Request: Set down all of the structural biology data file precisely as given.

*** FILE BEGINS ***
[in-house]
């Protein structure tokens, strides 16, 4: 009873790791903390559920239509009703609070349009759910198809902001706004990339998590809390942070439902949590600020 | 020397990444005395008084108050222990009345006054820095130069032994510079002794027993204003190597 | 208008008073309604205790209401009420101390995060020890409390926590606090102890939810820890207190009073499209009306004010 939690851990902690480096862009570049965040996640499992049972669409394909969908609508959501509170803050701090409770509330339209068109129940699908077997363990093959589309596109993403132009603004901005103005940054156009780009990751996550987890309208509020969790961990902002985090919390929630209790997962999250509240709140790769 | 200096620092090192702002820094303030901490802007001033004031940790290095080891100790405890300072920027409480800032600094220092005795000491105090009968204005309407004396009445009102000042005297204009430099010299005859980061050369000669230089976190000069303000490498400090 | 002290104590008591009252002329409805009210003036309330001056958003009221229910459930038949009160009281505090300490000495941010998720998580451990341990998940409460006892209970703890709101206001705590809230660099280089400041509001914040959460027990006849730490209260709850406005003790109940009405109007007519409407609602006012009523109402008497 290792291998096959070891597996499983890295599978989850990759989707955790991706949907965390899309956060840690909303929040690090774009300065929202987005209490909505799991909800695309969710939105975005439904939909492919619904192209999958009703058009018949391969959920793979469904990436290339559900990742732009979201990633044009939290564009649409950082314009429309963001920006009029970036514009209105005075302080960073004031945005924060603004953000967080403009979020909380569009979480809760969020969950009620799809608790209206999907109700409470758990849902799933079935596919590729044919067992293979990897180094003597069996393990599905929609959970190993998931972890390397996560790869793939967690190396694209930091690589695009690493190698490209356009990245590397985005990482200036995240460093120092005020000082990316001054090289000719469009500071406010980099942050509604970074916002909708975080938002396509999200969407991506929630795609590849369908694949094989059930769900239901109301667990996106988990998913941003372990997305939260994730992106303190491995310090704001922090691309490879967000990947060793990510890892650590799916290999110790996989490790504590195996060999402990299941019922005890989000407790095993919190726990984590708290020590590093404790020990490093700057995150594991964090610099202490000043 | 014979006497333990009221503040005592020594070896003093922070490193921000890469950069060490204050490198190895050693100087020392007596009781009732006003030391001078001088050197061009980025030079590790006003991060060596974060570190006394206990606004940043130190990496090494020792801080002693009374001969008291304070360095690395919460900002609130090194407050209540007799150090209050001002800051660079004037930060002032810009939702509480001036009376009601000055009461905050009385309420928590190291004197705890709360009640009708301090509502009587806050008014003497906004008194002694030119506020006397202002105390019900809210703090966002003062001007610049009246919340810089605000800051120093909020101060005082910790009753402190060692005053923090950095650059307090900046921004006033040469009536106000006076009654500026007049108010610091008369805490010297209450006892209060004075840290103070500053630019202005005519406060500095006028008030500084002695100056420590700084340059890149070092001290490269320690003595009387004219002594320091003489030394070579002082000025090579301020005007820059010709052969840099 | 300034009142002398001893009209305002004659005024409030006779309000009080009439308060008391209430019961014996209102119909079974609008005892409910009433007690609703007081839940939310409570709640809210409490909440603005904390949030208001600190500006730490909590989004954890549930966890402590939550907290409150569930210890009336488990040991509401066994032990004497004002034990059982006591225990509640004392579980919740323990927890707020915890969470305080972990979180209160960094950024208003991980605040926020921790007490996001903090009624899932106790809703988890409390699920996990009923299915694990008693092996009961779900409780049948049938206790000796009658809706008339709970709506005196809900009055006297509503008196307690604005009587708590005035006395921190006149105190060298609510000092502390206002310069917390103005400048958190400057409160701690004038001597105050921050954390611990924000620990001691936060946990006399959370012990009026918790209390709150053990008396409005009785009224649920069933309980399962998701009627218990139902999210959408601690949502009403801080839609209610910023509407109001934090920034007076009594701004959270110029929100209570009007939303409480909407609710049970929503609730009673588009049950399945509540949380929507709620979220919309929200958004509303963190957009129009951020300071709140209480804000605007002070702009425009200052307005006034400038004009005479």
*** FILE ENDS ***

[in-house]
């Protein structure tokens, strides 16, 4: 009873790791903390559920239509009703609070349009759910198809902001706004990339998590809390942070439902949590600020 | 020397990444005395008084108050222990009345006054820095130069032994510079002794027993204003190597 | 208008008073309604205790209401009420101390995060020890409390926590606090102890939810820890207190009073499209009306004010 939690851990902690480096862009570049965040996640499992049972669409394909969908609508959501509170803050701090409770509330339209068109129940699908077997363990093959589309596109993403132009603004901005103005940054156009780009990751996550987890309208509020969790961990902002985090919390929630209790997962999250509240709140790769 | 200096620092090192702002820094303030901490802007001033004031940790290095080891100790405890300072920027409480800032600094220092005795000491105090009968204005309407004396009445009102000042005297204009430099010299005859980061050369000669230089976190000069303000490498400090 | 002290104590008591009252002329409805009210003036309330001056958003009221229910459930038949009160009281505090300490000495941010998720998580451990341990998940409460006892209970703890709101206001705590809230660099280089400041509001914040959460027990006849730490209260709850406005003790109940009405109007007519409407609602006012009523109402008497 290792291998096959070891597996499983890295599978989850990759989707955790991706949907965390899309956060840690909303929040690090774009300065929202987005209490909505799991909800695309969710939105975005439904939909492919619904192209999958009703058009018949391969959920793979469904990436290339559900990742732009979201990633044009939290564009649409950082314009429309963001920006009029970036514009209105005075302080960073004031945005924060603004953000967080403009979020909380569009979480809760969020969950009620799809608790209206999907109700409470758990849902799933079935596919590729044919067992293979990897180094003597069996393990599905929609959970190993998931972890390397996560790869793939967690190396694209930091690589695009690493190698490209356009990245590397985005990482200036995240460093120092005020000082990316001054090289000719469009500071406010980099942050509604970074916002909708975080938002396509999200969407991506929630795609590849369908694949094989059930769900239901109301667990996106988990998913941003372990997305939260994730992106303190491995310090704001922090691309490879967000990947060793990510890892650590799916290999110790996989490790504590195996060999402990299941019922005890989000407790095993919190726990984590708290020590590093404790020990490093700057995150594991964090610099202490000043 | 014979006497333990009221503040005592020594070896003093922070490193921000890469950069060490204050490198190895050693100087020392007596009781009732006003030391001078001088050197061009980025030079590790006003991060060596974060570190006394206990606004940043130190990496090494020792801080002693009374001969008291304070360095690395919460900002609130090194407050209540007799150090209050001002800051660079004037930060002032810009939702509480001036009376009601000055009461905050009385309420928590190291004197705890709360009640009708301090509502009587806050008014003497906004008194002694030119506020006397202002105390019900809210703090966002003062001007610049009246919340810089605000800051120093909020101060005082910790009753402190060692005053923090950095650059307090900046921004006033040469009536106000006076009654500026007049108010610091008369805490010297209450006892209060004075840290103070500053630019202005005519406060500095006028008030500084002695100056420590700084340059890149070092001290490269320690003595009387004219002594320091003489030394070579002082000025090579301020005007820059010709052969840099 | 300034009142002398001893009209305002004659005024409030006779309000009080009439308060008391209430019961014996209102119909079974609008005892409910009433007690609703007081839940939310409570709640809210409490909440603005904390949030208001600190500006730490909590989004954890549930966890402590939550907290409150569930210890009336488990040991509401066994032990004497004002034990059982006591225990509640004392579980919740323990927890707020915890969470305080972990979180209160960094950024208003991980605040926020921790007490996001903090009624899932106790809703988890409390699920996990009923299915694990008693092996009961779900409780049948049938206790000796009658809706008339709970709506005196809900009055006297509503008196307690604005009587708590005035006395921190006149105190060298609510000092502390206002310069917390103005400048958190400057409160701690004038001597105050921050954390611990924000620990001691936060946990006399959370012990009026918790209390709150053990008396409005009785009224649920069933309980399962998701009627218990139902999210959408601690949502009403801080839609209610910023509407109001934090920034007076009594701004959270110029929100209570009007939303409480909407609710049970929503609730009673588009049950399945509540949380929507709620979220919309929200958004509303963190957009129009951020300071709140209480804000605007002070702009425009200052307005006034400038004009005479």